Perhaps what I had witnessed was just an isolated incident, but I do worry that the way professional football has weakly dealt with racism in the last decade has now begun to permeate down into the amateur game.
Recent events have heightened my fear. This season has been a disaster for those trying to fight racism and sectarianism in the game.
Millions of people have watched You-Tube footage of John Terry allegedly abusing the QPR defender Anton Ferdinand. By the way, lip reading is a skill that referees also develop over time.
The FA took forever to give Luis Suarez an eight match ban for racially abusing Man Utd’s Patrick Evra; eventually publishing a 115 page report to ensure it covered its backside against every eventuality. Liverpool’s reaction to the ban was unbelievably arrogant and stupid - initially wearing warm-up tops with Suarez’s picture on them. Hardly a crushing or mighty blow against racism.
Fortunately, the way they and the Police seem to be dealing with the fan who racially abused Tom Adeyemi, the Oldham player in the FA Cup tie last week seems to suggest they are getting the message: quick and tough action is required to rid the game of those who feel that by putting on a pair of boots, or standing and watching a game gives them an excuse to do something they wouldn’t dare do in any other public place.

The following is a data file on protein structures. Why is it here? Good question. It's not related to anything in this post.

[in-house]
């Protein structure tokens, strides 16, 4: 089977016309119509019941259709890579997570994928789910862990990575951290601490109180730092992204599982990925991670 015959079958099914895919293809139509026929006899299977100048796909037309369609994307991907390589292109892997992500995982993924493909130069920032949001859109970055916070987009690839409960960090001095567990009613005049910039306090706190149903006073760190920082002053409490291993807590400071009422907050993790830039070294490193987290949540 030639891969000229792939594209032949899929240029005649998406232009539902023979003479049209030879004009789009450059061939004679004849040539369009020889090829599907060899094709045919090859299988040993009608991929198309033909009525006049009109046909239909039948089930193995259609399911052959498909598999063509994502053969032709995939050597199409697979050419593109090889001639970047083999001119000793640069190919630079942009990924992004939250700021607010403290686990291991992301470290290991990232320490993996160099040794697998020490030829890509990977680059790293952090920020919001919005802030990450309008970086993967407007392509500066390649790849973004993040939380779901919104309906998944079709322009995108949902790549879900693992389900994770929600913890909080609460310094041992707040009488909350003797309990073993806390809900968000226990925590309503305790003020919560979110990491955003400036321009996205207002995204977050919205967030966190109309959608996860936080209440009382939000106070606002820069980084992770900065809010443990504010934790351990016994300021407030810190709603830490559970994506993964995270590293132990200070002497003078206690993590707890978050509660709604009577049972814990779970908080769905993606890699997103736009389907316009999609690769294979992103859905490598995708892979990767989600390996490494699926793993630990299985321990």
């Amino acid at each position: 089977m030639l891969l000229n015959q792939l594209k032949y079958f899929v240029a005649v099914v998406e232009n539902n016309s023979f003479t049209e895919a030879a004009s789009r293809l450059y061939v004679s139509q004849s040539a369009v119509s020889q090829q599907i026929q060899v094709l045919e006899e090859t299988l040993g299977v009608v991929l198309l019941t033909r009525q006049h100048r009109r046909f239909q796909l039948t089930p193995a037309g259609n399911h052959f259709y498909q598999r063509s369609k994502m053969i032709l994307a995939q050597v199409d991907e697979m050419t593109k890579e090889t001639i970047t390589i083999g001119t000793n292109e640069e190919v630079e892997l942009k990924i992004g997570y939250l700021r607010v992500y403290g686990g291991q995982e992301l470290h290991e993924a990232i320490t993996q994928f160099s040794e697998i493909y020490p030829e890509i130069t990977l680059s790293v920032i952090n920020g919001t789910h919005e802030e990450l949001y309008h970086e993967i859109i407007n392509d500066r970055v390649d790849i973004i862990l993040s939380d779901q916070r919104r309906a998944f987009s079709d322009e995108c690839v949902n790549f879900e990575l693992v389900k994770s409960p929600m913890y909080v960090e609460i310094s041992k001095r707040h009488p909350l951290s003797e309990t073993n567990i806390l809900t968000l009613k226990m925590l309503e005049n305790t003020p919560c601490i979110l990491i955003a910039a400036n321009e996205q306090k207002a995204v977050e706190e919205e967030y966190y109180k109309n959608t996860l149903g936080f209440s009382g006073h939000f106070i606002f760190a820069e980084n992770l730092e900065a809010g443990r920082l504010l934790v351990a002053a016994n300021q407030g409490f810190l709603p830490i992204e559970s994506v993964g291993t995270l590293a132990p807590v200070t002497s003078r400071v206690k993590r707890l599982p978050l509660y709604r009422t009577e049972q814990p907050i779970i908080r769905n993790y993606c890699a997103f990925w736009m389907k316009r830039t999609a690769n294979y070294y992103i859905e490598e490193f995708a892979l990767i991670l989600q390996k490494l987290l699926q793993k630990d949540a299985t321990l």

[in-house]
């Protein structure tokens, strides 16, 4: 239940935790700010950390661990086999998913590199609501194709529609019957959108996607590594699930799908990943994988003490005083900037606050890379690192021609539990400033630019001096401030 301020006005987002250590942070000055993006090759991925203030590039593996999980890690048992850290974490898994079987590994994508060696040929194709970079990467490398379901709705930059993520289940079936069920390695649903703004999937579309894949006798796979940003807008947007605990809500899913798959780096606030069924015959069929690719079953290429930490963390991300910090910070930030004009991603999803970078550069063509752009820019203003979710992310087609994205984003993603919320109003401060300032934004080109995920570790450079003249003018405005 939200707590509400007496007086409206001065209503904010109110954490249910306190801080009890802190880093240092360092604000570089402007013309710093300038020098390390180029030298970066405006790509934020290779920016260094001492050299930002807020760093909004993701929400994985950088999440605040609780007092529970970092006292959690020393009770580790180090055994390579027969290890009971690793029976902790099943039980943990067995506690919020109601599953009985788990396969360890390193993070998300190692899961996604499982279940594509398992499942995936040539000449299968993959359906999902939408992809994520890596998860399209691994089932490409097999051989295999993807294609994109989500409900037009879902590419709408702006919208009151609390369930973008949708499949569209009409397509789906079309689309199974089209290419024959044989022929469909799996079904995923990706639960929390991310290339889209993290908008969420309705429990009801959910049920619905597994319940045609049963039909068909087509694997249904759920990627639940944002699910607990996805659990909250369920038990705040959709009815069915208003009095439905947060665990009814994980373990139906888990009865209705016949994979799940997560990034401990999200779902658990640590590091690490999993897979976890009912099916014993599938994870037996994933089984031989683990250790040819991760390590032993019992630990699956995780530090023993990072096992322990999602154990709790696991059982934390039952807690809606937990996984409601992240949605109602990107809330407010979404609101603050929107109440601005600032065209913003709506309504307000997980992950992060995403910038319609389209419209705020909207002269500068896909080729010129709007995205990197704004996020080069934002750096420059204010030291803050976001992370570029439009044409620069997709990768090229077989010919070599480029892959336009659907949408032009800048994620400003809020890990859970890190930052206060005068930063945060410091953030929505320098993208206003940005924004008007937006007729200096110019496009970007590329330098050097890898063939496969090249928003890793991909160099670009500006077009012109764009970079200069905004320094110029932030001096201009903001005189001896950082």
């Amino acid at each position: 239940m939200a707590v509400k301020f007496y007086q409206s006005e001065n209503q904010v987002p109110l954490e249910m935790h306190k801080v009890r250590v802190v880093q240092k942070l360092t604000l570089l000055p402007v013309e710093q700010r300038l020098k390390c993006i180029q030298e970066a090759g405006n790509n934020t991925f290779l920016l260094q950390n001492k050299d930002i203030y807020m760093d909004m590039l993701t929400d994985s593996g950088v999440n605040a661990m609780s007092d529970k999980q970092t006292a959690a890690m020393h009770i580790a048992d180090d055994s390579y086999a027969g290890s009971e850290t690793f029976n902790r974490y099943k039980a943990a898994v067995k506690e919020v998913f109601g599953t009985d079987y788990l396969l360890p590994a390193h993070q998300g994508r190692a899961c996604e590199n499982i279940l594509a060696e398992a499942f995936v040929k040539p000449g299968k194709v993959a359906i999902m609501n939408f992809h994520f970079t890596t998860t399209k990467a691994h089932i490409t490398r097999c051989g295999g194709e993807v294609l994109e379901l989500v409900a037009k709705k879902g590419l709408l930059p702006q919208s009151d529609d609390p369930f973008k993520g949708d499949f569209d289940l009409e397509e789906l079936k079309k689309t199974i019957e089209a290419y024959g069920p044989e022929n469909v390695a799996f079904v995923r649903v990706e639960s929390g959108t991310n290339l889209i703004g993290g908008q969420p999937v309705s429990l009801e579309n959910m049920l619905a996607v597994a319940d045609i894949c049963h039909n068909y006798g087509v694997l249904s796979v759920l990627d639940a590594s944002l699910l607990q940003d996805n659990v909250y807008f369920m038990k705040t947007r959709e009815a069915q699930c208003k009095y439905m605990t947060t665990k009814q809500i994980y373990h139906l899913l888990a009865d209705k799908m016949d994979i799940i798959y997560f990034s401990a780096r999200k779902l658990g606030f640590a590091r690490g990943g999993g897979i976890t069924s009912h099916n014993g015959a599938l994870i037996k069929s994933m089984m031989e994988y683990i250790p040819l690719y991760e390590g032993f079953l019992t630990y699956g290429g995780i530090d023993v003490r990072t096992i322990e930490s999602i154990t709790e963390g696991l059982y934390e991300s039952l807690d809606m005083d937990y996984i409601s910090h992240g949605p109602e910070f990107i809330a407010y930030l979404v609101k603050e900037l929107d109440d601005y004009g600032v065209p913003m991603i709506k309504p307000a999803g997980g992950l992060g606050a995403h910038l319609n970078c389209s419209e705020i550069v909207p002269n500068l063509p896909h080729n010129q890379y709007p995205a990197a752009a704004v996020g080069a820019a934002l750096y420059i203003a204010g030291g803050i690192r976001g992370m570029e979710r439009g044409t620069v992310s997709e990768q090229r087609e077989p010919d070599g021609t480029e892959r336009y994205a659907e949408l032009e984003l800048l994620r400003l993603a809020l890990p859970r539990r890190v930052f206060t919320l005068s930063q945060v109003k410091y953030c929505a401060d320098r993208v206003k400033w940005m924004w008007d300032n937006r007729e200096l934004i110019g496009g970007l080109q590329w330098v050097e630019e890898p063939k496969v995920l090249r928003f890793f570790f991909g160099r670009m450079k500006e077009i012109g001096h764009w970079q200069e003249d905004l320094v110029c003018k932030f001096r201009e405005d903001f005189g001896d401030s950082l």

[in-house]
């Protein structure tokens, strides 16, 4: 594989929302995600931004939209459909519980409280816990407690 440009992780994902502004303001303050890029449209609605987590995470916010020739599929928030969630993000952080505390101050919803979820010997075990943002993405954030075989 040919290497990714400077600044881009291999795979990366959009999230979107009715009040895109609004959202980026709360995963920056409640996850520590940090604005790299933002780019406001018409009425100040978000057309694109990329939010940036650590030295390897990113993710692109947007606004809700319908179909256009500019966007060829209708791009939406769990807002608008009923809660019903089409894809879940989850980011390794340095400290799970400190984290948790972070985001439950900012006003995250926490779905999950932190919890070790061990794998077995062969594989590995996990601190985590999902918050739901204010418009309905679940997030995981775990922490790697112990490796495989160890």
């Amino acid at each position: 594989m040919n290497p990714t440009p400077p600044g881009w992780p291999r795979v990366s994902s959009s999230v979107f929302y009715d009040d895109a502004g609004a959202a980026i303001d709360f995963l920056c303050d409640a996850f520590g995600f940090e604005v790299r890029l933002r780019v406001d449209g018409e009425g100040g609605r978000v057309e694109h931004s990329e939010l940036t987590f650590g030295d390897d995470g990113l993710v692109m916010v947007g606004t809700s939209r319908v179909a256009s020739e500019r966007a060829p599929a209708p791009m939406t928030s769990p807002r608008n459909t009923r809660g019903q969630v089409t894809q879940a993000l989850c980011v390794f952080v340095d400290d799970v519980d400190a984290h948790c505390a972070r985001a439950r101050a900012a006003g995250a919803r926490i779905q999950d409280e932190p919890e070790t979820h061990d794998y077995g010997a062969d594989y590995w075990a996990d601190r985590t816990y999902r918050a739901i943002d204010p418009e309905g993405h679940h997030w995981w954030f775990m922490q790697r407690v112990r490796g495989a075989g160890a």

It has been said before, too many times, but this gradual flow of incidents surely must say to those who govern it that now it is essential football deals with this issue and that it needs to act at every level and with real determination.
The domestic FAs need to set their stalls out now: If racist or sectarian chants are recorded at a game, then the penalty should be the next home game played without home fans. If it happens again, then points should be deducted. If a player is found guilty of racially abusing another on the field of play, then he should not only be banned for a decent number of games, but the file should always be handed over to the Police for action to be taken.
UEFA needs to do the same thing in the European game. I doubt many of the Bulgarian fans even noticed that the Bulgarian FA was fined after the chanting in the England game last year. Their next home game should have been played either behind closed doors or with just away fans present.
And FIFA needs to redeem itself somehow after the bizarre comments of its President last year. It can and should set the example at the highest level.
It really is time for players, leaders and the media to come together in the world of football and act decisively against this gentle rise of racism in the most beautiful of games.
I know there will always be dissent in a game of football. Fouls would be committed in a game between two teams of Priests. There are some things you can not eliminate from football; racism is not one of them.